Handling Token and Key requirements at Run Time, Part III: select STS at run time
By Jiandong Guo-Oracle on Apr 12, 2009
In general, you may need to supply your own STSIssuedTokenConfiguration in following cases:
- The client has to go through multiple STS in a trust chain across security domains to
access the service.
- The client needs to select the STS and/or to provide token and key parameters to the STS
at run time, according to which service it tries to access and the requirement from the service.
To create a custom configuration class which extends STSIssuedTokenConfiguration:
- You may get the targeted service endpoint at run time through
- Similarly, you may get an instance of STSIssuedTokenConfiguration, which captures entries
from the IssuedToken policy assertion for the targeted service, through
- The entries in the IssuedToken policy and in the client side PreConfiguredSTS take high
priorities which cannot be override at run time.
- Different run time entries should be supplied for different services.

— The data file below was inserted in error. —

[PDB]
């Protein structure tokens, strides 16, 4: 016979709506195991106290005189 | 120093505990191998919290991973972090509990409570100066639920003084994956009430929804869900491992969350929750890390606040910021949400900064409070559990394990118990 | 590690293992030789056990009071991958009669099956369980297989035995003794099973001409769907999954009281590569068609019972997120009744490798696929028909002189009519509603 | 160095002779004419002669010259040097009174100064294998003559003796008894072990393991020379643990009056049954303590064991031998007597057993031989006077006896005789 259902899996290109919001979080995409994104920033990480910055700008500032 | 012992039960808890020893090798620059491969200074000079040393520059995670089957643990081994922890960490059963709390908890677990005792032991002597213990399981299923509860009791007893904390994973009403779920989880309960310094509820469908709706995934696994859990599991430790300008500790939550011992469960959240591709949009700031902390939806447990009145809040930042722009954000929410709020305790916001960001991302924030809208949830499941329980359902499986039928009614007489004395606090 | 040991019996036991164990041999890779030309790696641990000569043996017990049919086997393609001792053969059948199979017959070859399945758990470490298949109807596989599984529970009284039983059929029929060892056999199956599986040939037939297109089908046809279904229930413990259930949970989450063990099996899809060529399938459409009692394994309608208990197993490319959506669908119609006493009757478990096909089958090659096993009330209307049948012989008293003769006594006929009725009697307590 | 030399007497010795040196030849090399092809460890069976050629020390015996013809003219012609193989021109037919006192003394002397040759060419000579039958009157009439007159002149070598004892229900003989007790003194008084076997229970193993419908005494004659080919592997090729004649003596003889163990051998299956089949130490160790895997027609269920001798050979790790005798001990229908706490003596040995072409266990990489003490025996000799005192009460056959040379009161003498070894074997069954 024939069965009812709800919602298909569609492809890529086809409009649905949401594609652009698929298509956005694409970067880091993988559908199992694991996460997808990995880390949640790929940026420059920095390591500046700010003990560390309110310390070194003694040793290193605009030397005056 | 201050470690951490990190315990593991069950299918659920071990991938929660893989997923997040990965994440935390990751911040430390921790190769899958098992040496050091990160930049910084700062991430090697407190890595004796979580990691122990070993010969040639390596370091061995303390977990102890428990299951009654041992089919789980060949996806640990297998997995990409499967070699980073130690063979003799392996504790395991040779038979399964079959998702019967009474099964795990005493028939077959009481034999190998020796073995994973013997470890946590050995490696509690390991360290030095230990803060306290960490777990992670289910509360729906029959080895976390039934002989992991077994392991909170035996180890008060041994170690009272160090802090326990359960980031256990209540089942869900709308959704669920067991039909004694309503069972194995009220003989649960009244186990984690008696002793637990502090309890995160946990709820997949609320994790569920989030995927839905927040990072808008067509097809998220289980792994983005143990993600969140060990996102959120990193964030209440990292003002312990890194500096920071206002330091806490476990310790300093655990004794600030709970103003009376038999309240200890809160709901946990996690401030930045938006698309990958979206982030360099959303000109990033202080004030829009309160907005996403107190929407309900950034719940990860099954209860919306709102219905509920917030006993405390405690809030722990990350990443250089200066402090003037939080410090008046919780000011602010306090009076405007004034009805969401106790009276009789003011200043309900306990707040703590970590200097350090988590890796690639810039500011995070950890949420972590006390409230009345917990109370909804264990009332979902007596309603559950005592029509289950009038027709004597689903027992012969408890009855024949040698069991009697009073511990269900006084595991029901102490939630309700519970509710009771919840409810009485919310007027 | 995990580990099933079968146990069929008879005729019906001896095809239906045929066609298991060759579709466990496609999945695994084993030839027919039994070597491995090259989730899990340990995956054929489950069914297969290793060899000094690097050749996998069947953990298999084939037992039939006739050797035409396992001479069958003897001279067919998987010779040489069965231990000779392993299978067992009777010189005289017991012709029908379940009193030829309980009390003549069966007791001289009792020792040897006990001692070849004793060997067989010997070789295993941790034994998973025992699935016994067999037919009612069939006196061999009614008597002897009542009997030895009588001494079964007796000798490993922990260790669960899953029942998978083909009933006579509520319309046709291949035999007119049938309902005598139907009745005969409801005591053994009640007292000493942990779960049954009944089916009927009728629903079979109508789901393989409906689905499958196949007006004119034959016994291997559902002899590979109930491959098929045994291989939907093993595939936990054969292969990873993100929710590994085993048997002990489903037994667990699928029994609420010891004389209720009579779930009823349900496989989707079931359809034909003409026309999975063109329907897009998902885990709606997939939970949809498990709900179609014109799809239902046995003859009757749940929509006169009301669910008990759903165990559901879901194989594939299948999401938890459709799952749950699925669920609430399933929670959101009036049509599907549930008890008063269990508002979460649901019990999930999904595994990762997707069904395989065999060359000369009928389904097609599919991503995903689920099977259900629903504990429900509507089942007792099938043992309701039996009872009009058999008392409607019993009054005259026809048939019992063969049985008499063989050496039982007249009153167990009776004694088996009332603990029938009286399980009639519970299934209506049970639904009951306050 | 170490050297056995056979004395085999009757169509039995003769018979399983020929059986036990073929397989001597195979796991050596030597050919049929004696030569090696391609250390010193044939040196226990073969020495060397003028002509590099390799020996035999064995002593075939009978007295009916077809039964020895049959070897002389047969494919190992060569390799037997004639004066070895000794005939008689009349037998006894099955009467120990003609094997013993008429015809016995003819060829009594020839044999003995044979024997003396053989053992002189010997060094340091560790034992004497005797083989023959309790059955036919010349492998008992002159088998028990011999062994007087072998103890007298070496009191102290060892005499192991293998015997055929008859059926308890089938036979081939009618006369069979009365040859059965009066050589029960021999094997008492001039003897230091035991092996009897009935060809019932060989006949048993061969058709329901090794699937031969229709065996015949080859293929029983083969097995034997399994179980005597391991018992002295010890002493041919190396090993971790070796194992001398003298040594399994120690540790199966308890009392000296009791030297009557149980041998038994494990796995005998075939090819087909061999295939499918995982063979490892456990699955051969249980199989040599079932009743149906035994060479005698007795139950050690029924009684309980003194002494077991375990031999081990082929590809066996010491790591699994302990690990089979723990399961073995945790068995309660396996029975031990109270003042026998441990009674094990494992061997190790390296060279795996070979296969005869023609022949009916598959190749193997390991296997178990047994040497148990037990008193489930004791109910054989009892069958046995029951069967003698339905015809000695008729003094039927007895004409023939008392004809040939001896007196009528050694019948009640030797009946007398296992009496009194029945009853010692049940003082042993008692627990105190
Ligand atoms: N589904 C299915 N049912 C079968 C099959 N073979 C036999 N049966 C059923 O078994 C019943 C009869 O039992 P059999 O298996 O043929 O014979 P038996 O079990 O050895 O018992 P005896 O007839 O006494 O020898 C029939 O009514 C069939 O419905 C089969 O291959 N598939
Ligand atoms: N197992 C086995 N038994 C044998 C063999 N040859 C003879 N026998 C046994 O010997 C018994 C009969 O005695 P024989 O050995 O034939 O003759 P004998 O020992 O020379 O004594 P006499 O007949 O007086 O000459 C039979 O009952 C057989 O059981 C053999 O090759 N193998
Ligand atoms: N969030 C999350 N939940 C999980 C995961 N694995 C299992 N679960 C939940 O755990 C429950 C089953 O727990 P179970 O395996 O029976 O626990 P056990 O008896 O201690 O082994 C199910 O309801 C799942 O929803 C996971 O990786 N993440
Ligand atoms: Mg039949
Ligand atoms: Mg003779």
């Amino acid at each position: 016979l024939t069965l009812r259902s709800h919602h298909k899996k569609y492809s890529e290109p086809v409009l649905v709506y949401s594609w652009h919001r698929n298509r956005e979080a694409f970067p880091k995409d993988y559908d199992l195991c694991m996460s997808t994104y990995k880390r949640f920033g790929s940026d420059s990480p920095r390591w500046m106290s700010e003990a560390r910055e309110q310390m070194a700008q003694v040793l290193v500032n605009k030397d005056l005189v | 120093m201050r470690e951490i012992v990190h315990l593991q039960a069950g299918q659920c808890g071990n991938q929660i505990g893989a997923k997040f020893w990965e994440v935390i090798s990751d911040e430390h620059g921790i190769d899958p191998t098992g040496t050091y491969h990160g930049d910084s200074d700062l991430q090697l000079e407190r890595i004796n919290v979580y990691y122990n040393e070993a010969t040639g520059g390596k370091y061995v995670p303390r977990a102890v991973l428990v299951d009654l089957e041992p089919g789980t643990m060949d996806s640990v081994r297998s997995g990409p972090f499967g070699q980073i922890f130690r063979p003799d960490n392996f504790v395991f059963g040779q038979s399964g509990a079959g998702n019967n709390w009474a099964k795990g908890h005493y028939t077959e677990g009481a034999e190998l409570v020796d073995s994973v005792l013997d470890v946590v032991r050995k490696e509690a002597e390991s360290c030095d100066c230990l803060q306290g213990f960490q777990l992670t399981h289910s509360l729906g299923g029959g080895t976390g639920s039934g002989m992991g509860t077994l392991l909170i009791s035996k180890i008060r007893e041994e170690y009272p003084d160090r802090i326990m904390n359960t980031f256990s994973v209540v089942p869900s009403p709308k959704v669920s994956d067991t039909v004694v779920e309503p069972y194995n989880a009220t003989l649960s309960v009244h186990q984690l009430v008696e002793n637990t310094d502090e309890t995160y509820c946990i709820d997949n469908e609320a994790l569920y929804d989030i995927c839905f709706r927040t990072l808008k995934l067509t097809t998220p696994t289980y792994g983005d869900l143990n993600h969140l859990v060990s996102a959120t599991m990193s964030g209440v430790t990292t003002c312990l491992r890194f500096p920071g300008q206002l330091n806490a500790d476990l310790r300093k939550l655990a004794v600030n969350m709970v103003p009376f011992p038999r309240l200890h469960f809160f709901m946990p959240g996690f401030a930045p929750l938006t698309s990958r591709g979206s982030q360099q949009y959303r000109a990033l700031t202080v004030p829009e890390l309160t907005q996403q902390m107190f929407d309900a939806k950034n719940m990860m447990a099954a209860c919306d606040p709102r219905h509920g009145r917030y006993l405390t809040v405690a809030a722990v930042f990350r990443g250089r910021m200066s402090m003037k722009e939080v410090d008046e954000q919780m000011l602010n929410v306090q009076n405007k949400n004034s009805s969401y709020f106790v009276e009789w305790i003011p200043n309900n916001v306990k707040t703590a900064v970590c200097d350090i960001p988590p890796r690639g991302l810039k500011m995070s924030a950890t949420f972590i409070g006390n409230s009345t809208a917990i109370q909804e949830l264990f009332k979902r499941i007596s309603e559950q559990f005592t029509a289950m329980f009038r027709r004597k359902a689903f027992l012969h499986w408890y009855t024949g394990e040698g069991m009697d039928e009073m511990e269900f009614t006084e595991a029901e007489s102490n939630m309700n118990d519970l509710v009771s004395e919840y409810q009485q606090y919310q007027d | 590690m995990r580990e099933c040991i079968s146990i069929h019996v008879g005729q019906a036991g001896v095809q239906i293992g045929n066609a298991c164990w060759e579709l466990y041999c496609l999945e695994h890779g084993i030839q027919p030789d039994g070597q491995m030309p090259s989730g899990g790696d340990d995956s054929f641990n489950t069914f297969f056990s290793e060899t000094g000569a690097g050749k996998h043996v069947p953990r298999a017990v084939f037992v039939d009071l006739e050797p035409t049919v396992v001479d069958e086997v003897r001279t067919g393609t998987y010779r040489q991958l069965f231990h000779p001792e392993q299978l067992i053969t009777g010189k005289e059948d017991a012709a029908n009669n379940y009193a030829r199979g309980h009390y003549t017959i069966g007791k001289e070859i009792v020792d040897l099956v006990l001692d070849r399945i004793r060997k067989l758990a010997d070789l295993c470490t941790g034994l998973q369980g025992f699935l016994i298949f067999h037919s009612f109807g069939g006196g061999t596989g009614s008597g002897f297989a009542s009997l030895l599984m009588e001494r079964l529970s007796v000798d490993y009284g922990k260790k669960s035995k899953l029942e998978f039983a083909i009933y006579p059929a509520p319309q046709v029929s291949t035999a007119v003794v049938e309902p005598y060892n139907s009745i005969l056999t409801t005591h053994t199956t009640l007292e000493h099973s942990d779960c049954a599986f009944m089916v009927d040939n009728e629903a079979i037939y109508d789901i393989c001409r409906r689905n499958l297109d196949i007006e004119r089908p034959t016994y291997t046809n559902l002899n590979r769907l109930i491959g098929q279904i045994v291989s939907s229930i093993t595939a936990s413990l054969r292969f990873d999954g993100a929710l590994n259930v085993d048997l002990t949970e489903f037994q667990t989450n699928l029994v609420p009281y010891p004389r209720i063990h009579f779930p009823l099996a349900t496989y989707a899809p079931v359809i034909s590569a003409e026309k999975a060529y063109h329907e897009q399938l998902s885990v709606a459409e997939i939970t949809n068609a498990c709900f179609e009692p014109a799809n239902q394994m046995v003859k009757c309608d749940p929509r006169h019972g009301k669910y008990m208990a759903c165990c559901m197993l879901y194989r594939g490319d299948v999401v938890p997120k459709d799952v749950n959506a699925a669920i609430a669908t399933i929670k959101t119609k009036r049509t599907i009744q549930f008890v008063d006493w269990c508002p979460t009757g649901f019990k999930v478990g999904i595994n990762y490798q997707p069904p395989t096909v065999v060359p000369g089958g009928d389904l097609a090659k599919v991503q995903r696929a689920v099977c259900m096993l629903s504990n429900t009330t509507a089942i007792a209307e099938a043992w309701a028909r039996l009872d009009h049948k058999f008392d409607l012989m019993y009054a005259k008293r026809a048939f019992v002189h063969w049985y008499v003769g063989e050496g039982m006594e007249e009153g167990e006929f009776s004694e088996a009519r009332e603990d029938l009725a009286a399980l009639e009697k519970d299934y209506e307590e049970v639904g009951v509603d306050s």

To illustrate the usage, we provide a new sample
in Metro. Here is a description of this rather comprehensive sample:
- There are four parts in the sample: a service, (server side) STS, (client side) MySTS, the client.
- Service - An IssuedToken policy assertion for the service specifies that an issued
SAML token from the (server side) STS is required for the client to access the service and
the issued token should contain Role of the user.
- STS - An IssuedToken policy assertion for the STS specifies that an issued SAML token
is required for the client to access the STS but no Issuer (sts endpoint and/or sts mex address)
and Claims are specified. A custom STSAttributeProvider is used to
process the SAML assertion and set attributes for the new SAML assertion.
- Client - the client supplies a run time STSIssuedTokenConfiguration which specifies that,
for accessing STS, an issued token from MySTS which contains both Role and Locality information
is required. Check here for the sample configuration class.
- In this sample, we use call back handlers instead of locations to configure KeyStore and TrustStore
for both the STS. This gives you the great flexibility for managing certificates and keys at run time.
- Pay special attention to the classes in the common directory. These classes illustrate how
you can extend Metro to build custom solutions in various ways.